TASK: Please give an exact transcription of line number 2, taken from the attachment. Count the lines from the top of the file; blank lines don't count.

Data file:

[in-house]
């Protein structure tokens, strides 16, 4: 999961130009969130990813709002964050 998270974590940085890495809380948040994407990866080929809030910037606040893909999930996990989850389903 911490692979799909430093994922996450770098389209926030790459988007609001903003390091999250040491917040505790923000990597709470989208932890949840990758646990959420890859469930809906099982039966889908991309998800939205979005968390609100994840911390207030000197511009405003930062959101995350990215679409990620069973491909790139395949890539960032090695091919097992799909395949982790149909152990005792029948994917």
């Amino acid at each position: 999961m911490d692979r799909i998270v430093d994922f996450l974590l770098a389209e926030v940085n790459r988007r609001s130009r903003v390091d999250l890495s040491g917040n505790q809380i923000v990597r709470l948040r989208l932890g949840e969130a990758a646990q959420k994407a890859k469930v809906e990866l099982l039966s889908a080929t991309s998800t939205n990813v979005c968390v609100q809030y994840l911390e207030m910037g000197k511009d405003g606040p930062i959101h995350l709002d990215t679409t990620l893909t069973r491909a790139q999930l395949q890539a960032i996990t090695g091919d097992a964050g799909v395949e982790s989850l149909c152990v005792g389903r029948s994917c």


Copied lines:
């Protein structure tokens, strides 16, 4: 999961130009969130990813709002964050 998270974590940085890495809380948040994407990866080929809030910037606040893909999930996990989850389903 911490692979799909430093994922996450770098389209926030790459988007609001903003390091999250040491917040505790923000990597709470989208932890949840990758646990959420890859469930809906099982039966889908991309998800939205979005968390609100994840911390207030000197511009405003930062959101995350990215679409990620069973491909790139395949890539960032090695091919097992799909395949982790149909152990005792029948994917």